In this era of evidence-based practice, scholarly work such as peer-reviewed scientific publications play a vital role in policy and decision-making at…
A guest post from Daniel Palazuelos, M.D., MPH, global health implementer-educator at Harvard Medical School, the Brigham and Women’s Hospital (BWH), and Partners In Health (PIH), Sean M. Noble, Ph.D. student at North Carolina State University (NCSU), and English Sall, Ph.D., postdoctoral researcher at the Carolina Health Informatics Program at UNC Chapel Hill.
Doctors who care are better doctors. But how do you get doctors to care? Taking a step back, what makes someone an empathetic person? Some of this is developmental, genetic, and determined by life experiences that cannot be easily undone or replicated. It’s unclear exactly how empathy can be changed, but some early research suggests that perspective taking is a powerful precursor to cognitive empathy, which can compensate for a lack of emotional empathy due to differences in race, ethnicity, religion, or physiology. This is what makes the “clinical rotations” on the wards so transformative; when young students see doctoring in action, listen to and touch patients for the first time, they cease being novices and begin seeing themselves as physicians. Not everything they learn is perfect: they may pick up the corner-cutting habits of their residents to manage the time crunch they face, and they may adopt the curt ways an attending speaks to patients who won’t tell their medical history in concise bullet points. In short, they become a doctor, with all the good and sometimes some of the bad.
However, new technologies have emerged which may be able to mitigate the influence of some of those unintended lessons. Virtual reality (VR) is a technology which creates virtual environments where users experience a sense of physical presence. In other words, VR is able make users feel like they’re really “there.” While experiences within VR can never perfectly replicate real life, they may be pedagogically effective in influencing attitudes. One genre of these experiences are 360-videos such as Clouds Over Sidra, which walks the user through the life of a 12-year-old Syrian refugee living in the Za’atari Refugee Camp in Jordan. Clouds Over Sidra leverages the immersive properties of VR to induce empathy by more easily understanding the perspective of another individual. Studies on 360-videos have already demonstrated that the greater presence and engagement afforded by HMD VR are related to greater empathy.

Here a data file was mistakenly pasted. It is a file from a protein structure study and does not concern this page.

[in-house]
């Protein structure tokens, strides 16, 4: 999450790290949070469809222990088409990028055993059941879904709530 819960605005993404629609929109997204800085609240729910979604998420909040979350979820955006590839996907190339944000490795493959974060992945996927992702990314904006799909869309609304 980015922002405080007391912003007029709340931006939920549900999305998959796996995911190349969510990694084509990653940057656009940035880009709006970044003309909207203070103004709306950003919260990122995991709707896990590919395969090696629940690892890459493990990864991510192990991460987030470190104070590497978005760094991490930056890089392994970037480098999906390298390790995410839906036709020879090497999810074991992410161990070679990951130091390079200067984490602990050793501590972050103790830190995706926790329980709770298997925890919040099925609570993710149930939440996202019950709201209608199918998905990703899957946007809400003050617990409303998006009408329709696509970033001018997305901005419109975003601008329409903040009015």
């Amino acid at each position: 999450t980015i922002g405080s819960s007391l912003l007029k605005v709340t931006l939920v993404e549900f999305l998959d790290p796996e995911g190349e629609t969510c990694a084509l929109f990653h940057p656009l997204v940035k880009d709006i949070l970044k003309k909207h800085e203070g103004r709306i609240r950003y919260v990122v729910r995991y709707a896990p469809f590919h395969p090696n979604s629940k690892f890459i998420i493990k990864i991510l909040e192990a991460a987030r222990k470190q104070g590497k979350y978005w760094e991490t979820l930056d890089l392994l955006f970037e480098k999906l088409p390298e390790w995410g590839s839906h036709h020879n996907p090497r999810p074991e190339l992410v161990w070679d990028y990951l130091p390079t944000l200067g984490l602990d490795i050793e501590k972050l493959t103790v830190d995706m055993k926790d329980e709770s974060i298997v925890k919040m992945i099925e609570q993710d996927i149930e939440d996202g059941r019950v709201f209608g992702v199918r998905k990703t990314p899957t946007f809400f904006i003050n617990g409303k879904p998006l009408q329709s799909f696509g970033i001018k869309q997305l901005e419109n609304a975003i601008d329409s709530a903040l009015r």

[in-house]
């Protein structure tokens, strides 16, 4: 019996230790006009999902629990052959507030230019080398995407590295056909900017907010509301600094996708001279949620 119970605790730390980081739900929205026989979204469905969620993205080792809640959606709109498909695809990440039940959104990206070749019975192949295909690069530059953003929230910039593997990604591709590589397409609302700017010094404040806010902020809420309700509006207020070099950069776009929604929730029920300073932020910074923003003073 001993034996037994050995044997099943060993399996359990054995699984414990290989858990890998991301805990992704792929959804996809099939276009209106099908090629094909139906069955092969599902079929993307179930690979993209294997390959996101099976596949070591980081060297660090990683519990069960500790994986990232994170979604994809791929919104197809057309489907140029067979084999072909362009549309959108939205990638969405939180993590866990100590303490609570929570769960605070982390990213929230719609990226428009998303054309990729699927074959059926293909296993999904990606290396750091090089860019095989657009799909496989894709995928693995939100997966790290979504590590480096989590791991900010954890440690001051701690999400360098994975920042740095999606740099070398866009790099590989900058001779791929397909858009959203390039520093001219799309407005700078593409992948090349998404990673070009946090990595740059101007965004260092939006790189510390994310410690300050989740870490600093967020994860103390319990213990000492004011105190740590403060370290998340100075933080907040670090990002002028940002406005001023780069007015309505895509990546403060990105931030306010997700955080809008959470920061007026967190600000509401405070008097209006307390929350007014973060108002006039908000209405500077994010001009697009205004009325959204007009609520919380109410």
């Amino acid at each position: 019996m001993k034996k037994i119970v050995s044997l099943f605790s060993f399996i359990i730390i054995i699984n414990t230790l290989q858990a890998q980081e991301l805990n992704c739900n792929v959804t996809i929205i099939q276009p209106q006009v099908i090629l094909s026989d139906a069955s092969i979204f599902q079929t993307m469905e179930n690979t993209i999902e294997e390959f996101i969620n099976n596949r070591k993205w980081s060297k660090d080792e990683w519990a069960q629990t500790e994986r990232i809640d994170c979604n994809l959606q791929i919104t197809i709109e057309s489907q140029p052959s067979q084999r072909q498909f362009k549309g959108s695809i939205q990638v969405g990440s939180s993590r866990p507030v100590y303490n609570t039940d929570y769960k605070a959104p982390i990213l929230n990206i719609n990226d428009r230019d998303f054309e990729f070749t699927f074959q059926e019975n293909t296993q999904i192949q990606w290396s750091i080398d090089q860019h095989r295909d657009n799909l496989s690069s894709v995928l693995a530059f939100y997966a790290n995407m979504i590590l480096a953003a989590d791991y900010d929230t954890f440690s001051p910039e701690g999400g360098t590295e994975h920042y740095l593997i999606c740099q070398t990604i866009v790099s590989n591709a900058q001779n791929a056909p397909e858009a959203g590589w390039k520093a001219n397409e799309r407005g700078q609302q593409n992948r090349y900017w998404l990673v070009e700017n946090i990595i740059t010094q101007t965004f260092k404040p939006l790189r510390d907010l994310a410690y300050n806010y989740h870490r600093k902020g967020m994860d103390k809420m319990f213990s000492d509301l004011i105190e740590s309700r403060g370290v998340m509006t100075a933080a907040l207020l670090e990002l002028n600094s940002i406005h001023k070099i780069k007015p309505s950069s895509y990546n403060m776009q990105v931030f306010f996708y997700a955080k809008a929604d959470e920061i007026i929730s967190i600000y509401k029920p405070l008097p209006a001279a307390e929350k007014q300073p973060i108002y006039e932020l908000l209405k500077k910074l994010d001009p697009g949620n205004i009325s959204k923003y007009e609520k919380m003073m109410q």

Harvard medical school delivers a mandatory course for all first-year students that teaches four topics that are considered indispensable for the responsible practice of medicine: social medicine, ethics, health policy and epidemiology. Called the “Essentials of the Profession” course, students engage with materials largely through small group sessions facilitated by Harvard faculty. In the 2019 and 2020 classes, students were able to volunteer to participate in a VR video booth where they could watch a library of impactful 360 video shorts. When we asked students for anonymous feedback, we were pleased to learn that they were unanimous in their enjoyment of the experience and enthusiasm for seeing more in future classes. For example, one student told us that, “It helped me realize how critical it is to ‘immerse’ in the field and experience realities in different settings rather than simply read about them. Of course, VR immersions are not the same as immersions in the field, but I found this to be a significant improvement over simply reading about cases.” While these opinions did not surprise us, more empirical research will be necessary to determine whether this technology will be equally affecting in all students, including those who don’t volunteer enthusiastically to participate.
Care will also need to be taken to produce materials that don’t induce unintended consequences, such as disability simulation programs. Experiences meant to simulate the experiences of individuals sometimes lack an authenticity that only disabled people with extensive lived experience are uniquely positioned to understand. This may lead to the adoption of superficial attitudes towards the struggles faced by disabled people. Avoiding complications when utilizing VR experiences will therefore require opening the conversation on content development to include patients, caregivers, community leaders and activists. It will require putting into action what we are trying to teach our students in the first place: compassion, humility, and the ability to simply and deeply listen.
Nevertheless, immersive virtual experiences may be a powerful new tool for training doctors to become more empathetic and understanding. By enhancing empathy training in doctors, we believe VR can be leveraged to contribute to global goals such as the United Nation’s Sustainable Development Goals, particularly the fulfillment of goal three, “good health and well-being.” Used correctly, VR can be a tool to transport fledgling physicians from the ivy-covered walls of Harvard to the reality of health in Malawi.